Another tool that Wray said China and the Chinese Communist Party use to manipulate Americans is what the FBI calls malign foreign influence.
“Traditional foreign influence is a normal, legal diplomatic activity typically conducted through diplomatic channels,” Wray said. “But malign foreign influence efforts are subversive, undeclared, criminal or coercive attempts to sway our government’s policies, distort our country’s public discourse and undermine confidence in our democratic processes and values.”
Threats to the Rule of Law
Wray explained that since 2014, Chinese General Secretary Xi Jinping has spearheaded a program known as Fox Hunt. He said China describes Fox Hunt as some kind of international anti-corruption campaign, but it is not. Instead, he said, Fox Hunt is a sweeping bid by General Secretary Xi to target Chinese nationals whom he sees as threats and who live outside China, across the world. “We’re talking about political rivals, dissidents and critics seeking to expose China’s extensive human rights violations,” Wray said.
Hundreds of the Fox Hunt victims that China targets live in the United States, Wray said, and many are American citizens or green card holders. He said the Chinese government wants to force them to return to China, and he described China’s tactics to accomplish that as shocking.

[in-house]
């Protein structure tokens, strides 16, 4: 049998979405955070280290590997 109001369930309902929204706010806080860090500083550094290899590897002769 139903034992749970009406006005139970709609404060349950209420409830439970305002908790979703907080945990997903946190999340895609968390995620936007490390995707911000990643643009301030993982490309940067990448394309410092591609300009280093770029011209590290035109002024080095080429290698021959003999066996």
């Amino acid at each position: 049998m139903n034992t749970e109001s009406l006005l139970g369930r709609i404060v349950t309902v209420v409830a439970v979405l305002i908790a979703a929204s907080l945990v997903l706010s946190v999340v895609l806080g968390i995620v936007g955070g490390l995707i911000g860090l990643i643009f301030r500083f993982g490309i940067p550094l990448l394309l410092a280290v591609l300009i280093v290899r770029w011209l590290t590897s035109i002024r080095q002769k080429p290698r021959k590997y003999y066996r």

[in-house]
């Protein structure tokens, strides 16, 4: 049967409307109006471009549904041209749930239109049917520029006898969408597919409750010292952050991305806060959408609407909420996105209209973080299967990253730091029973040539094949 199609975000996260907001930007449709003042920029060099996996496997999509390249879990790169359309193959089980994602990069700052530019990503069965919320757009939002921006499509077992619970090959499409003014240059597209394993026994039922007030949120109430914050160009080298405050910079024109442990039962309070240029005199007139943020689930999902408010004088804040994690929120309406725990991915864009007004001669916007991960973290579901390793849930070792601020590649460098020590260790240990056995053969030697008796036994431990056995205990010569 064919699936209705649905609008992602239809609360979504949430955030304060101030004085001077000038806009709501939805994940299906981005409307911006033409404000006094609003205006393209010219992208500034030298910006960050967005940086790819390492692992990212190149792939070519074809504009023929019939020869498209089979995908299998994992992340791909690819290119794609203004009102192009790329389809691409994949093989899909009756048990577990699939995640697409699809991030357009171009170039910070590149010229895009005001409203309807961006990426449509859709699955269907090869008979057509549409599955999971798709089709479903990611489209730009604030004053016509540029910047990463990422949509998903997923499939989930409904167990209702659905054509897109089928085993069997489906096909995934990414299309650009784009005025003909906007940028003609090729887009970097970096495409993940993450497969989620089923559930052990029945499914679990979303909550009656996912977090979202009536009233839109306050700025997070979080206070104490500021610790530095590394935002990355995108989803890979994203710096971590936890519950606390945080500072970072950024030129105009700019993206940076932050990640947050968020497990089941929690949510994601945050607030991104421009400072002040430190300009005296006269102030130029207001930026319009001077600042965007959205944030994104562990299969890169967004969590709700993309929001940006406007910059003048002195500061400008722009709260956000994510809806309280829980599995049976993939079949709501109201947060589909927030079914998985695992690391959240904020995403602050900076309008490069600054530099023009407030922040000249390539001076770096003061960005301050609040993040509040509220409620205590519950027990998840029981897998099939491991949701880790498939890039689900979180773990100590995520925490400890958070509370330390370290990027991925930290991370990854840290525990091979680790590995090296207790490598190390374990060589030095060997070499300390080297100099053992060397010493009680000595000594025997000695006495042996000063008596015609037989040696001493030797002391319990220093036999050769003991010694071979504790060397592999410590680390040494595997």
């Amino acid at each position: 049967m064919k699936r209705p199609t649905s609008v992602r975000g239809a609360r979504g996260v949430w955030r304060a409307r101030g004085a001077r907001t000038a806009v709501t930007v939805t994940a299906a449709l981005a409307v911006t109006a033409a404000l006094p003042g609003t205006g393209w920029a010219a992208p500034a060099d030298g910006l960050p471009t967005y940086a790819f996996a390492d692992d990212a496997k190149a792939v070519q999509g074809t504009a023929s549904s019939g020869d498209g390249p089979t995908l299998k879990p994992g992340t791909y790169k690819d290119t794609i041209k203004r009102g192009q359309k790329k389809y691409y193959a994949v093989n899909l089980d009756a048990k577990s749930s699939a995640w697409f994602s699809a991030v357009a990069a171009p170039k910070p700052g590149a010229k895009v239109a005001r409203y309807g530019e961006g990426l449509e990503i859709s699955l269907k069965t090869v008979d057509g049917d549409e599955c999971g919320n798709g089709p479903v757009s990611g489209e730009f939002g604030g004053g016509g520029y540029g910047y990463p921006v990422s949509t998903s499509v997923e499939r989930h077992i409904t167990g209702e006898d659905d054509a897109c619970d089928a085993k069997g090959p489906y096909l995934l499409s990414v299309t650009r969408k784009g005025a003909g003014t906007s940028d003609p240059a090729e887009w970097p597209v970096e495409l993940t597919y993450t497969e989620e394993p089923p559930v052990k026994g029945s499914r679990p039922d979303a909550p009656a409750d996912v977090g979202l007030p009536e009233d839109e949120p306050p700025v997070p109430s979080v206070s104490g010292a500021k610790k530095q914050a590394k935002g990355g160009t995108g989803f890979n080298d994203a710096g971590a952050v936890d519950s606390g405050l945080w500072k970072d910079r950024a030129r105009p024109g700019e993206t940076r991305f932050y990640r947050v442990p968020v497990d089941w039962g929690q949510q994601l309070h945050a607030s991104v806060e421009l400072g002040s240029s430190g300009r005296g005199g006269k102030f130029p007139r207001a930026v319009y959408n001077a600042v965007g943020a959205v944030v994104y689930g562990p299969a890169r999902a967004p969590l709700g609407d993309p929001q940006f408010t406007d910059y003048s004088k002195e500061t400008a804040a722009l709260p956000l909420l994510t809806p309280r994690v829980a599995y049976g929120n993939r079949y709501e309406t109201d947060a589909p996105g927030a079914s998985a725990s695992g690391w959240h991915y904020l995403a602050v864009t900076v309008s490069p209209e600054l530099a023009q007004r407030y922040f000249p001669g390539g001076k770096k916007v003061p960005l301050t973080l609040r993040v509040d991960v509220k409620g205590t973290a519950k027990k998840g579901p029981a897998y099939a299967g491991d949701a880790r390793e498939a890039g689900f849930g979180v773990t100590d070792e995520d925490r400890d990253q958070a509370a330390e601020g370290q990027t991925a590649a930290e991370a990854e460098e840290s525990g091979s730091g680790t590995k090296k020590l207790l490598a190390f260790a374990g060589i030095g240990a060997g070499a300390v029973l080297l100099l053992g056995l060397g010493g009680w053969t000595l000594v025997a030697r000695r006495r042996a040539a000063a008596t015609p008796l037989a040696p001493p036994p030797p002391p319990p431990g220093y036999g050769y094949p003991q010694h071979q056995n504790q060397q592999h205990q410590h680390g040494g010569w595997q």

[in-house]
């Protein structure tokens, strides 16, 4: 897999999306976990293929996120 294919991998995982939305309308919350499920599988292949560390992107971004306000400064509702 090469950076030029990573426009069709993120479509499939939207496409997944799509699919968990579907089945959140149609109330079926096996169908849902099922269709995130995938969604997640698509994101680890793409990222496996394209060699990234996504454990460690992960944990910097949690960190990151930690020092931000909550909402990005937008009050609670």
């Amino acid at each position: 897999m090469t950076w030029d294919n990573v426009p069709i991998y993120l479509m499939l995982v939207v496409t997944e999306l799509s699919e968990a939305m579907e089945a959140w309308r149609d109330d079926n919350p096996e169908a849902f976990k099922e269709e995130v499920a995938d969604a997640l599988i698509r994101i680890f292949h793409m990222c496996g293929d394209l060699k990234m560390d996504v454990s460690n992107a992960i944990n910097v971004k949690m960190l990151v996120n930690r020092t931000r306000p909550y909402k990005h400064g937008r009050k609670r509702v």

Responding Effectively to the Threat
The Chinese government is engaged in a broad, diverse campaign of theft and malign influence, the FBI director said, and it can execute that campaign with authoritarian efficiency. He said that they are calculating, persistent and patient, all the while not being subject to what he called the righteous constraints of an open, democratic society or the rule of law.
“China, as led by the Chinese Communist Party, is going to continue to try to misappropriate our ideas, influence our policymakers, manipulate our public opinion and steal our data,” Wray said. “They will use an all-tools and all-sectors approach — and that demands our own all-tools and all-sectors approach in response. Our folks at the FBI are working their tails off every day to protect our nation’s companies, our universities, our computer networks, and our ideas and innovation. To do that, we’re using a broad set of techniques — from our traditional law enforcement authorities to our intelligence capabilities.”